Birdwatching is a great and popular hobby to have.  However, before becoming a birdwatcher,  consider the following.

Despite what you may think, it’s easy to be a birdwatcher.

Don’t be put off by birdwatchers’ paraphernalia such as fancy binoculars, state of the art scopes and camera lenses the size of bazookas.    Avoid being intimidated by their ability to identify birds by just their calls and flight patterns.

Some folk also think birding is for “old people” – don’t let this put you off.  The youngest birder I know started when he was nine years old with no binoculars but piles of enthusiasm and passion.  He also hijacked his father’s camera which was about the same size as him at the time.

Today, this young birder is in his teens, is able to identify birds quickly and accurately and he has his own camera.

From personal experience, there are only six things you need to know before committing yourself to the world of birds, birdwatchers and twitchers.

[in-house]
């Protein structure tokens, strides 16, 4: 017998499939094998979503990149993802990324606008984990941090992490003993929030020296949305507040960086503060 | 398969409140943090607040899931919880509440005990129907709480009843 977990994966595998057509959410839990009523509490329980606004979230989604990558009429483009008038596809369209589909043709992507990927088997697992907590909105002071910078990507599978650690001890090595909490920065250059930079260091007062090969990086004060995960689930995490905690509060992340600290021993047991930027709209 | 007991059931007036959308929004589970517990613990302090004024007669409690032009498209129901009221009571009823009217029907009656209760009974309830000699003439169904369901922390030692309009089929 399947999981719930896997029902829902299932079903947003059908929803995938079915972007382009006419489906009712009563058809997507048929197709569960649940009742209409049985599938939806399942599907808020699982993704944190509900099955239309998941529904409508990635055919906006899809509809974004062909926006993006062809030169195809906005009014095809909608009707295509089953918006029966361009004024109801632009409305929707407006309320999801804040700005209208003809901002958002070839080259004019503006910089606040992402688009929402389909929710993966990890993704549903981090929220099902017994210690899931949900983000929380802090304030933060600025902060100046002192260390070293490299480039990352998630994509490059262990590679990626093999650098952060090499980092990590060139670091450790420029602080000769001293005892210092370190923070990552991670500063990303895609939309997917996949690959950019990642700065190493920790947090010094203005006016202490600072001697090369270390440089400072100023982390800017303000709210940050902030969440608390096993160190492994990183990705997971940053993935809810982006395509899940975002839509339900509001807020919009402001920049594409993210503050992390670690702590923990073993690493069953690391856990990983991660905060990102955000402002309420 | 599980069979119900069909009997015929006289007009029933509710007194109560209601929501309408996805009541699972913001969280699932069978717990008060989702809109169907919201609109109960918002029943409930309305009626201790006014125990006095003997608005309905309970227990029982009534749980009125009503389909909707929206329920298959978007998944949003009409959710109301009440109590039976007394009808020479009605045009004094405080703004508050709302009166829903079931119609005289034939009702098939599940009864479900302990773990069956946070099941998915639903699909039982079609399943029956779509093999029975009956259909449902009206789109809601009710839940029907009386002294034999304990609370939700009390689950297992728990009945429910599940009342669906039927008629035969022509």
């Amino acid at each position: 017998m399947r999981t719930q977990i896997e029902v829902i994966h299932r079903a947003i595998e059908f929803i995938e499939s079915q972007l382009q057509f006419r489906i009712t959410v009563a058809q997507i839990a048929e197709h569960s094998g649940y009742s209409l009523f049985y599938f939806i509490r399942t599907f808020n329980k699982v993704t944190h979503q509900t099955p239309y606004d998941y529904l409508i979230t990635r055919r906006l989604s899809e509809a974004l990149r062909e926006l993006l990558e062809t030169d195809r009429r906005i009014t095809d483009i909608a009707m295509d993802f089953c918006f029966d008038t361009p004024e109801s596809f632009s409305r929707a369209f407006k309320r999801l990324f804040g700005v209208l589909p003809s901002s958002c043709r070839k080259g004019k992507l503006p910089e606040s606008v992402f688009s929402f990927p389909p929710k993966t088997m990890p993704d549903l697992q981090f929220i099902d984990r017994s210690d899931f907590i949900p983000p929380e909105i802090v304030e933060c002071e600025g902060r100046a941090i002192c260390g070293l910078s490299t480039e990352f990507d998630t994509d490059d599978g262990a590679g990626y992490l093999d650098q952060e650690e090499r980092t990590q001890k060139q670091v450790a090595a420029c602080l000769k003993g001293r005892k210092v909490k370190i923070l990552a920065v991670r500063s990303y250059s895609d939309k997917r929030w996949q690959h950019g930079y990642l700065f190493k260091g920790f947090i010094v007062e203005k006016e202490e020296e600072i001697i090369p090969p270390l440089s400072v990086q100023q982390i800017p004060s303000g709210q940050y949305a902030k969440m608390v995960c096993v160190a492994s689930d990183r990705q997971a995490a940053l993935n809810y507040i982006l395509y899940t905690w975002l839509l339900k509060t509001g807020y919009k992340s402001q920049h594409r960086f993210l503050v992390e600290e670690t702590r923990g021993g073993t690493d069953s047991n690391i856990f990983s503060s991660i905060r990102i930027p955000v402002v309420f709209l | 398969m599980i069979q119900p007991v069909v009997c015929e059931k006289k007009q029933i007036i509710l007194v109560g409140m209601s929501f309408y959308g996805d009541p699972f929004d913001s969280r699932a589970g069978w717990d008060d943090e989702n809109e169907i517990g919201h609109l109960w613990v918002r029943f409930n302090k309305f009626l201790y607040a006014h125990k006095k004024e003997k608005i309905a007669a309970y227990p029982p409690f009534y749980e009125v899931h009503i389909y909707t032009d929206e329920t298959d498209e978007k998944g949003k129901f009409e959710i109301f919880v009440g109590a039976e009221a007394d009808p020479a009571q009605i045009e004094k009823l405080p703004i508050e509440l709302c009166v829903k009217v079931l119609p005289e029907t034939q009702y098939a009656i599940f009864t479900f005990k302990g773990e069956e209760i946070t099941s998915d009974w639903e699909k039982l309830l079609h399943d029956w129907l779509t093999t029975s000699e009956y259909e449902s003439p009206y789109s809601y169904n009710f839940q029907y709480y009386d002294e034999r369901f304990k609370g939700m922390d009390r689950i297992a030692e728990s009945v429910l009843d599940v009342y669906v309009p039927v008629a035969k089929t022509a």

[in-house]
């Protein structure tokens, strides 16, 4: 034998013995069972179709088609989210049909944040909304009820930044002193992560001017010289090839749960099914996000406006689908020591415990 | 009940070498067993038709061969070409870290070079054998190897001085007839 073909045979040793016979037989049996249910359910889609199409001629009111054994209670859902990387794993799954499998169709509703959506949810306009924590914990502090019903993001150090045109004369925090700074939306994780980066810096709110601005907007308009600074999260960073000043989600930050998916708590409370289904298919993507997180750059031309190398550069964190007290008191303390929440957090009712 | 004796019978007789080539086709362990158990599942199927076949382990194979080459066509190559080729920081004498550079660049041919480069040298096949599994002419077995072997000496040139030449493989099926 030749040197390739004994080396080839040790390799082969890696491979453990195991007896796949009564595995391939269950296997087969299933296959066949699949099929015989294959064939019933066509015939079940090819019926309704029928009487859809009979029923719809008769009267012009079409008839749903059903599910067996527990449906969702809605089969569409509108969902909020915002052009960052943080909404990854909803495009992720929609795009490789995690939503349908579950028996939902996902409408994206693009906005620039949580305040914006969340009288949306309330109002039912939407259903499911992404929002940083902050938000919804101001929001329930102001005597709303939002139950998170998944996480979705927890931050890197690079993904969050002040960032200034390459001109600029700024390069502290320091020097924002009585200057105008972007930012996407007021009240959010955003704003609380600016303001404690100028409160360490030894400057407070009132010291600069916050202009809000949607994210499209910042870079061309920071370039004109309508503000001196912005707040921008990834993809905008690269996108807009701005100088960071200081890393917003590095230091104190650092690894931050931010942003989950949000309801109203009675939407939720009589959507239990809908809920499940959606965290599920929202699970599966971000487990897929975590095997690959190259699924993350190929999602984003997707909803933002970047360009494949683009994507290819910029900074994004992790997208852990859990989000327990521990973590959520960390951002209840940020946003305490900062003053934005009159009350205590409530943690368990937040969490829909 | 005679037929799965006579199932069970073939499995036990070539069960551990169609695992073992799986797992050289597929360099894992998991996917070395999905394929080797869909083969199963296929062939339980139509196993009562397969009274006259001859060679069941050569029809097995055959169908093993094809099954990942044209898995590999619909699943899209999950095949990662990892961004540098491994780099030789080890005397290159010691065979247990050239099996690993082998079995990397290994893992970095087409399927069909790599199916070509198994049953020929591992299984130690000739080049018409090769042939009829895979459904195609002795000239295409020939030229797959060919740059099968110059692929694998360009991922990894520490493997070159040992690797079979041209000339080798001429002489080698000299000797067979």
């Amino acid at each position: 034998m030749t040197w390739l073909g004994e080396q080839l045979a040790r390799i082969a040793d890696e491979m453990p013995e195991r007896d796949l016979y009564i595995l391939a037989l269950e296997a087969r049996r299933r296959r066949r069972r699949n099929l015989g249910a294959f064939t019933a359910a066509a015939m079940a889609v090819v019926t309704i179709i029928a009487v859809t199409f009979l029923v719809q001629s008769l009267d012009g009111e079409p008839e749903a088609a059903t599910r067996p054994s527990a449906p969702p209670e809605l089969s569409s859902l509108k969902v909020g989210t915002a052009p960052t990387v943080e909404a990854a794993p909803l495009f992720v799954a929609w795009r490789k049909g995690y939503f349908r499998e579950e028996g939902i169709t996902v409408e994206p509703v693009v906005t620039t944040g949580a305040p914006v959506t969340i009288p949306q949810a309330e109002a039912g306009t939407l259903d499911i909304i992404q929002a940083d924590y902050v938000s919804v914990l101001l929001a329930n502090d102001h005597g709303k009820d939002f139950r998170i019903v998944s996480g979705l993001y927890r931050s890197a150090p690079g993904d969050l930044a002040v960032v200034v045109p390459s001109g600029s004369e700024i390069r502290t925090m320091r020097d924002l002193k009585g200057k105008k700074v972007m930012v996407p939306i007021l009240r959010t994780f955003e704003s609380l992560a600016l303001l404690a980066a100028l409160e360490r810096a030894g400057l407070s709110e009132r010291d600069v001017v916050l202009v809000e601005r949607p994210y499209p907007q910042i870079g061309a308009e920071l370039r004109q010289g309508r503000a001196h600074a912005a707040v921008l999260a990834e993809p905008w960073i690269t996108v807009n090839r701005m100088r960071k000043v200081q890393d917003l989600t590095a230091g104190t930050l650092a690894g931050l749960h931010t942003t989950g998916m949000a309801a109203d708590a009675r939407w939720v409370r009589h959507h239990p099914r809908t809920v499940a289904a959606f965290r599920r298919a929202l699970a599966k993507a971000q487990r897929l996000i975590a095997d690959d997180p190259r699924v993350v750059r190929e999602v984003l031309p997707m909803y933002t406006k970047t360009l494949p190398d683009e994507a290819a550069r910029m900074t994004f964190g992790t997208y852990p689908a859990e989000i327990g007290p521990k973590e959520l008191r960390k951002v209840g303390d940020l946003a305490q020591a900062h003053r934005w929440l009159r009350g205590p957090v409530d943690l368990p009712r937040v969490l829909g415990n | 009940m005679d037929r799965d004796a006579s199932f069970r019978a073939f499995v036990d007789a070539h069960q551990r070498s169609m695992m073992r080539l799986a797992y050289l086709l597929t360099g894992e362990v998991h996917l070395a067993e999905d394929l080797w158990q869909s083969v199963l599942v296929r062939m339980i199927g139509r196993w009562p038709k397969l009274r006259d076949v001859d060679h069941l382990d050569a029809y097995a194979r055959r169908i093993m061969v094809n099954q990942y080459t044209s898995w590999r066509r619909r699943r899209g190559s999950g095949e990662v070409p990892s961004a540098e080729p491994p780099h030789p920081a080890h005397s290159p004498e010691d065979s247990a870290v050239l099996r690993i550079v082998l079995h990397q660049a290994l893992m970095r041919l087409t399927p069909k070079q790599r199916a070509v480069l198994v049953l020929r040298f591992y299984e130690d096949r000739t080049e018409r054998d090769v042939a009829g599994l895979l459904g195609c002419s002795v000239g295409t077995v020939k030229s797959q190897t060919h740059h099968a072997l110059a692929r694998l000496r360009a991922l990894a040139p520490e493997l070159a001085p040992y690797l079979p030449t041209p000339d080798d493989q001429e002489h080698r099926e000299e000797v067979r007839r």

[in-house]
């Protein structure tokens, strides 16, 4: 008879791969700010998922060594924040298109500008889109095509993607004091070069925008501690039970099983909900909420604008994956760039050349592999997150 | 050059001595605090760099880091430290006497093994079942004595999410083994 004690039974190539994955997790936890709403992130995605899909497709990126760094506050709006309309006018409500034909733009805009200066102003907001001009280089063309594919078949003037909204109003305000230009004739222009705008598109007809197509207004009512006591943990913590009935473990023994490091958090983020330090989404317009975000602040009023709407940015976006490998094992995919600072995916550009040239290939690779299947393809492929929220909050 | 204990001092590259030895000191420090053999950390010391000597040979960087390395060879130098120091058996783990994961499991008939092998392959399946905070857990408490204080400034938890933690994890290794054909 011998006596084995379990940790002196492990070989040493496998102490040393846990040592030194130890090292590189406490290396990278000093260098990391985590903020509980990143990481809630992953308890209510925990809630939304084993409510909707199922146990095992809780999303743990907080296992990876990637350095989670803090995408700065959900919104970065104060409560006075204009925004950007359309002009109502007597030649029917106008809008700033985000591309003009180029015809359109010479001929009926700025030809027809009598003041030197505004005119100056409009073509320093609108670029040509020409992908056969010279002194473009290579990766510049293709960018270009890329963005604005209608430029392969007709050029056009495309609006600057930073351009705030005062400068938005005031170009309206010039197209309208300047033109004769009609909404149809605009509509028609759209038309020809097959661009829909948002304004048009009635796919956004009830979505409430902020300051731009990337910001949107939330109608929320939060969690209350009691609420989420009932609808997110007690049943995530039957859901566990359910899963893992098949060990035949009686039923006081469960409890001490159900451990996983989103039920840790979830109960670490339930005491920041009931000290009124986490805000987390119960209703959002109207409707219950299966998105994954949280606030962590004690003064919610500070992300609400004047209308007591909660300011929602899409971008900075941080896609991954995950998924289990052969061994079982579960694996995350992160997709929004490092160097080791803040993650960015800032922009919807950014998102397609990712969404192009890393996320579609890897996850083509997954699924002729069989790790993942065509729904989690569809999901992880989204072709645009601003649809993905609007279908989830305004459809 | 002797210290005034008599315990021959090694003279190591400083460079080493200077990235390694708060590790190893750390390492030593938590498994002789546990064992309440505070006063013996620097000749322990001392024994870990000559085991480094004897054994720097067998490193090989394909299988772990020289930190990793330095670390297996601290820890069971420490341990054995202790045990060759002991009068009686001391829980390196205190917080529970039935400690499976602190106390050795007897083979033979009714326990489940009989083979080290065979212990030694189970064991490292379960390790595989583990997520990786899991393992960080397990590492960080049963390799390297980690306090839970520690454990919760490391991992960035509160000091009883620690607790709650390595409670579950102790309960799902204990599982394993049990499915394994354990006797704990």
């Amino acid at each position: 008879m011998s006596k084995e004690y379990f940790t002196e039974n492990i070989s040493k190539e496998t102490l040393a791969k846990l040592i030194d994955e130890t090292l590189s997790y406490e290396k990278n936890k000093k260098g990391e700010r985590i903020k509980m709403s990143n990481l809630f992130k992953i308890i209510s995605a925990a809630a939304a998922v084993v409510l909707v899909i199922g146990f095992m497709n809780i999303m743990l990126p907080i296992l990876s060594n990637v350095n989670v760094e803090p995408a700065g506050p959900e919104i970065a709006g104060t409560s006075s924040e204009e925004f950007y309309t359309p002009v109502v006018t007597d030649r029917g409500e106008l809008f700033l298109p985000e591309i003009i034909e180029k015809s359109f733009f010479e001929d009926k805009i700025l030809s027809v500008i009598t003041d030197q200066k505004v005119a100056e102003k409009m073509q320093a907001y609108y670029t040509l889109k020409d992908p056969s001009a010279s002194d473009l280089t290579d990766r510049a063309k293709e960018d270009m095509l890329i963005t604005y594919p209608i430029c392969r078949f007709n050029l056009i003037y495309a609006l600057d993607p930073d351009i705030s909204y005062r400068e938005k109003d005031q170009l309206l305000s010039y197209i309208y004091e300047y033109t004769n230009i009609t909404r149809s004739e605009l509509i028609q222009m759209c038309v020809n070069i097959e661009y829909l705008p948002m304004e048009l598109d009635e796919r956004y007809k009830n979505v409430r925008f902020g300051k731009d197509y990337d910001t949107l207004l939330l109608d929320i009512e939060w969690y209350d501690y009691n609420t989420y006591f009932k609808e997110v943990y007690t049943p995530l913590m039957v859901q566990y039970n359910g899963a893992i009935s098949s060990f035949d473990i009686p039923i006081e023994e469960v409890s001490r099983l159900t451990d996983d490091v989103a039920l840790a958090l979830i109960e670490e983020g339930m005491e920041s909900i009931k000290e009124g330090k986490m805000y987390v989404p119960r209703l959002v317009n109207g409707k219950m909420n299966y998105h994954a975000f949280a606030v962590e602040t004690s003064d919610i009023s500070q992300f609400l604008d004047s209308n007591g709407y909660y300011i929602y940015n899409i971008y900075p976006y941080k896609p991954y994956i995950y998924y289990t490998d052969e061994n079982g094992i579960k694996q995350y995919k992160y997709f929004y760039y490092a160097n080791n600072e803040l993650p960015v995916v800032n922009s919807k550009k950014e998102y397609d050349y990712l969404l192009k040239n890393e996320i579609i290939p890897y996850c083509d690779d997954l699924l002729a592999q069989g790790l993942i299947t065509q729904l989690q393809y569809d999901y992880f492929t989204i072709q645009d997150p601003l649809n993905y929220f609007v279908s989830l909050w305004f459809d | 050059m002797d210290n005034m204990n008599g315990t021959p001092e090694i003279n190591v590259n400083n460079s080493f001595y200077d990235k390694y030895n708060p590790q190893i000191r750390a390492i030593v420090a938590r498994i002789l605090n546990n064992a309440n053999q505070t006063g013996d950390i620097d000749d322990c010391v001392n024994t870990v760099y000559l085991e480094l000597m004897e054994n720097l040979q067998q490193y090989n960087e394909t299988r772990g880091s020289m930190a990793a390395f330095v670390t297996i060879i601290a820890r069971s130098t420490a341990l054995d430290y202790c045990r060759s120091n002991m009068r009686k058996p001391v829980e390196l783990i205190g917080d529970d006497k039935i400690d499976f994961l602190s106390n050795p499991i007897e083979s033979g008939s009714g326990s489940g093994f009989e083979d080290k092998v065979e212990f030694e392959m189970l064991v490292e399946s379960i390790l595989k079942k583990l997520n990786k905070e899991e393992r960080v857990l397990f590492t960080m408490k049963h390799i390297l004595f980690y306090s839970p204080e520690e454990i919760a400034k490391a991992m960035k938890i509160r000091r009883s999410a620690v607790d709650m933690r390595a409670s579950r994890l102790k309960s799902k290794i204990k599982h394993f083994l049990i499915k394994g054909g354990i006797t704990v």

1. Don’t run out and buy a pair of expensive binoculars.

Old Binoculars
Try to find a more modern pair than these (seen in Museum in Swellendam)
When I first decided to become a birdwatcher, I dug out my bins (binoculars), after not being used for about 10 years, dusted them off and went birding. They were perfect.


As you make progress you will start to feel left out.  This is when your new found friends argue about the colour of the bird’s bill and all you could make out was the shape of the bird.

As a result, a good pair of bins will become a necessity.

It’s possible you will consider begging your bank manager for a loan.

Some reference books for birdwatching

2.  You don’t have to buy any birdwatching reference books

Birdwatchers are generous with their knowledge and happily tell you what bird you’re looking at.  So why spend a fortune on books?


The more serious you become, the more reference books you will need.